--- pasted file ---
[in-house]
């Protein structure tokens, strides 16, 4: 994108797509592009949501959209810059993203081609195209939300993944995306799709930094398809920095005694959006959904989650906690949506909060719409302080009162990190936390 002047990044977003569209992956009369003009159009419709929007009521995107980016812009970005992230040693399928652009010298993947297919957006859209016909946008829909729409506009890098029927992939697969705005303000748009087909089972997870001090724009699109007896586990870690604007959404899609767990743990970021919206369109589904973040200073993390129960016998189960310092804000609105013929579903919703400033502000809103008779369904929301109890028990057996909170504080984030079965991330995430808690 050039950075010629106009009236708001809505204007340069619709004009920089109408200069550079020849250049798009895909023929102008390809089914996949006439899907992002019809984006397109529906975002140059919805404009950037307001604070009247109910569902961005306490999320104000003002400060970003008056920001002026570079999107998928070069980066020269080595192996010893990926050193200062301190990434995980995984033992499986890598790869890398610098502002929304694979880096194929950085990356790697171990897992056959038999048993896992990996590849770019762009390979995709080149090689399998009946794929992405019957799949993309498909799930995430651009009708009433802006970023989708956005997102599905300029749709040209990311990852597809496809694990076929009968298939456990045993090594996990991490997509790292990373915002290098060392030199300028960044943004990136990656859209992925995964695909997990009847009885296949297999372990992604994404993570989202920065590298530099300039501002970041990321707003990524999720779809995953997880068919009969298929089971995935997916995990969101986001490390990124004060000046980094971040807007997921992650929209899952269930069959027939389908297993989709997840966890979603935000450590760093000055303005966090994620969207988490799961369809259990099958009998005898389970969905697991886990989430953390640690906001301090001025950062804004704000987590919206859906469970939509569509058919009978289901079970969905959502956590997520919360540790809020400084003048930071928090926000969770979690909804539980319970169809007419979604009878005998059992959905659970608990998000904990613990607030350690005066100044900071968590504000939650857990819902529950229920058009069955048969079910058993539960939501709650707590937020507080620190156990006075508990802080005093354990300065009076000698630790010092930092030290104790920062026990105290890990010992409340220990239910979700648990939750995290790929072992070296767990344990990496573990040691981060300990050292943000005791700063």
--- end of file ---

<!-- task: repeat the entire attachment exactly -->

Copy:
[in-house]
């Protein structure tokens, strides 16, 4: 994108797509592009949501959209810059993203081609195209939300993944995306799709930094398809920095005694959006959904989650906690949506909060719409302080009162990190936390 002047990044977003569209992956009369003009159009419709929007009521995107980016812009970005992230040693399928652009010298993947297919957006859209016909946008829909729409506009890098029927992939697969705005303000748009087909089972997870001090724009699109007896586990870690604007959404899609767990743990970021919206369109589904973040200073993390129960016998189960310092804000609105013929579903919703400033502000809103008779369904929301109890028990057996909170504080984030079965991330995430808690 050039950075010629106009009236708001809505204007340069619709004009920089109408200069550079020849250049798009895909023929102008390809089914996949006439899907992002019809984006397109529906975002140059919805404009950037307001604070009247109910569902961005306490999320104000003002400060970003008056920001002026570079999107998928070069980066020269080595192996010893990926050193200062301190990434995980995984033992499986890598790869890398610098502002929304694979880096194929950085990356790697171990897992056959038999048993896992990996590849770019762009390979995709080149090689399998009946794929992405019957799949993309498909799930995430651009009708009433802006970023989708956005997102599905300029749709040209990311990852597809496809694990076929009968298939456990045993090594996990991490997509790292990373915002290098060392030199300028960044943004990136990656859209992925995964695909997990009847009885296949297999372990992604994404993570989202920065590298530099300039501002970041990321707003990524999720779809995953997880068919009969298929089971995935997916995990969101986001490390990124004060000046980094971040807007997921992650929209899952269930069959027939389908297993989709997840966890979603935000450590760093000055303005966090994620969207988490799961369809259990099958009998005898389970969905697991886990989430953390640690906001301090001025950062804004704000987590919206859906469970939509569509058919009978289901079970969905959502956590997520919360540790809020400084003048930071928090926000969770979690909804539980319970169809007419979604009878005998059992959905659970608990998000904990613990607030350690005066100044900071968590504000939650857990819902529950229920058009069955048969079910058993539960939501709650707590937020507080620190156990006075508990802080005093354990300065009076000698630790010092930092030290104790920062026990105290890990010992409340220990239910979700648990939750995290790929072992070296767990344990990496573990040691981060300990050292943000005791700063």